FIG. 8 of the drawings shows a hierarchical view of software loaded in the system 700. Referring to FIG. 8, it will be seen that the for system 700 includes network drivers 800 which includes software to send and receive bits over the physical layer 202. The software further includes IP software 802, and TCP software 806 together process the TCP/IP header information as described. The software further includes splicing software 804 which performs the various splicing operations described above. The TCP software 806, the TCP splicing software 804, the IP software 802 and the network drivers 800 form part of the operating system 714. The software further includes an application, for example a web caching application 808.

FIG. 9 shows a state diagram for the system 700. As will be seen, the system 700 includes a listen state 900, a queue state 902, a splice state 904 and a normal state 906. System 700 starts in listen state 900 in which it “listens” for incoming data packets 300 from the server node 102. If the incoming data packets 300 are received from the server node 102, then the system 700 sends the first or predefined number of the data packets 300 to an application in the application layer 210.

Thereafter, the system 700 enters the queue state 902 in which it queues all the remaining data packets 300 pending a decision from the application on how to process the queued data packets 300 as well as any further received data packets 300. If the application sends a control parameter indicating that the queued and any further received data packets 300 are to be spliced, then the system 700 enters the splice state 904 wherein a low-level or splice connection between the client node 104 and the server node 102 is setup as previously described.

Alternatively, if the application indicates that no splicing is required then the queued data packets are flushed up to the application layer 210 and the system 700 enters the normal state 906 wherein incoming data packets from the server node 102 are sent to the application layer 210. It is possible for the system 700 to enter the normal state 906 directly from the splice state 904 if, for example, the connection between the proxy node 106 and the server node 102 is terminated, or if an error message is received from the server node 102, for example, a message indicating that the connection between the proxy node 106 and the server node 102 is to be reset.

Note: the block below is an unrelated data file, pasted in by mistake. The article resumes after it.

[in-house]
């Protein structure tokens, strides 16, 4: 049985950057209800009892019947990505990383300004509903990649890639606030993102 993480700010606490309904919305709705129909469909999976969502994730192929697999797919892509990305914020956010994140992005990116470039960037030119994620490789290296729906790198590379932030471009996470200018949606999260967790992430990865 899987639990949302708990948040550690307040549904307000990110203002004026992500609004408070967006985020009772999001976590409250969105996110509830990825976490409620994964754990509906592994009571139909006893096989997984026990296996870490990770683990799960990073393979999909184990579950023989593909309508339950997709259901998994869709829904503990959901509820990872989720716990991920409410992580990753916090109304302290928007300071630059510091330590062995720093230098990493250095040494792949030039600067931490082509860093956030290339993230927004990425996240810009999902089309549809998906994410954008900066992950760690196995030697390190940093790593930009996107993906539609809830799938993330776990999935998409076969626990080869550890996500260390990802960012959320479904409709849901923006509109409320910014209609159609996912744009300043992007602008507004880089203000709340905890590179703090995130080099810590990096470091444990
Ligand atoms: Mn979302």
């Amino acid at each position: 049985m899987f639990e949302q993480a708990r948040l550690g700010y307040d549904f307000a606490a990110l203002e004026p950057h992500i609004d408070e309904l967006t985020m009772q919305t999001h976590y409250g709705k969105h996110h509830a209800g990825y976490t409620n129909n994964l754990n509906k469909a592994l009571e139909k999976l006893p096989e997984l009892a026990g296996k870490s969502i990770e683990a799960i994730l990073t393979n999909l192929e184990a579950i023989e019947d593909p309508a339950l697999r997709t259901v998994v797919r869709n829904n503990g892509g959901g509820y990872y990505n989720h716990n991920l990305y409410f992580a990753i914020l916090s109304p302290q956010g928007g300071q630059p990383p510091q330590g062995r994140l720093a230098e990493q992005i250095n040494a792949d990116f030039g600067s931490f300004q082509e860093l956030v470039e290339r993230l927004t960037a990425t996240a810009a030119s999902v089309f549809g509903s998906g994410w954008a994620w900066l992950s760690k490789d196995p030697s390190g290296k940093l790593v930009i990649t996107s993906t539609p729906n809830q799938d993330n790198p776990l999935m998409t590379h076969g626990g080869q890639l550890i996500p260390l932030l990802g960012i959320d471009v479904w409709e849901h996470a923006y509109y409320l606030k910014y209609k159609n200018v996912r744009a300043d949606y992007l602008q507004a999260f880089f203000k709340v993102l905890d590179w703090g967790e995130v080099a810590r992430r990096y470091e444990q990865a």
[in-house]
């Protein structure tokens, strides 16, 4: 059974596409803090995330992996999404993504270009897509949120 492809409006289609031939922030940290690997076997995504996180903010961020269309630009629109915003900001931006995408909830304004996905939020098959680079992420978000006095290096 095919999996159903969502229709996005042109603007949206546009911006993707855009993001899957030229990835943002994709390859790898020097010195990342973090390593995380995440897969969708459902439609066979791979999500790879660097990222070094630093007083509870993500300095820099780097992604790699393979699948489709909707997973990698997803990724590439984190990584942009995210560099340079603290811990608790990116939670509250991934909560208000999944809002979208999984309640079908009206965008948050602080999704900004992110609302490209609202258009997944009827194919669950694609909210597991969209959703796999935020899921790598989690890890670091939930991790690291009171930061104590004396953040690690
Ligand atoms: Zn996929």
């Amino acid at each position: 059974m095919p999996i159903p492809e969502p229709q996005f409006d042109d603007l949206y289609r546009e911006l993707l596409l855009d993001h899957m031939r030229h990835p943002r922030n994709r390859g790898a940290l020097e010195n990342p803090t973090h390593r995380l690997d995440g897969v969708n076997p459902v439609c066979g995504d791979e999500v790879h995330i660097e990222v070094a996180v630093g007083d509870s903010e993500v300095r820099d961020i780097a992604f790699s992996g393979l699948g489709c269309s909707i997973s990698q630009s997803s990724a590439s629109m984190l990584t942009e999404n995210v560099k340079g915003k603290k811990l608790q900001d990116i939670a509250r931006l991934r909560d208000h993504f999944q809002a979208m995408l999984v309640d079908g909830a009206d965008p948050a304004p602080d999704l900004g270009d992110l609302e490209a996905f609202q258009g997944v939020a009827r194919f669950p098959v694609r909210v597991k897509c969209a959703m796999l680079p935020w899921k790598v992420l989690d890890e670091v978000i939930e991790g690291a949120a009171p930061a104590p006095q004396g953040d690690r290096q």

The system 700 may continue in the splice state 904 until a predefined criterion set by the application in the application layer 210 has been satisfied. For example, the predefined criterion may specify that splicing is to continue for a fixed length of bytes received from the server node 102 or for a duration of the current communication session between the proxy node 106 and the server node 102.

Although the present invention has been described with reference to specific exemplary embodiments, it will be evident that the various modification and changes can be made to these embodiments without departing from the broader spirit of the invention as set forth in the claims. Accordingly, the specification and drawings are to be regarded in an illustrative sense rather than in a restrictive sense.

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US20090019460 *Apr 30, 2008Jan 15, 2009Qualcomm IncorporatedApplication programming interface (api) for handling errors in packets received by a wireless communications receiver
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Classifications
U.S. Classification709/238, 709/249, 709/227
International ClassificationG06F13/00
Cooperative ClassificationH04L69/161, H04L69/165, H04L69/22, H04L67/2814, H04L69/16
European ClassificationH04L29/06J11, H04L29/06J3, H04L29/06J, H04L29/08N27D
Legal Events
DateCodeEventDescription
Jul 29, 2011FPAYFee payment
Year of fee payment: 4
Aug 26, 2002ASAssignment
Owner name: NETWORK APPLIANCE, INC., CALIFORNIA
Free format text: ASSIGNMENT OF ASSIGNORS INTEREST;ASSIGNORS:MALLENA, RAGHU;SMITH, MARK;ENGLISH, ROBERT;REEL/FRAME:013237/0866
Effective date: 20020823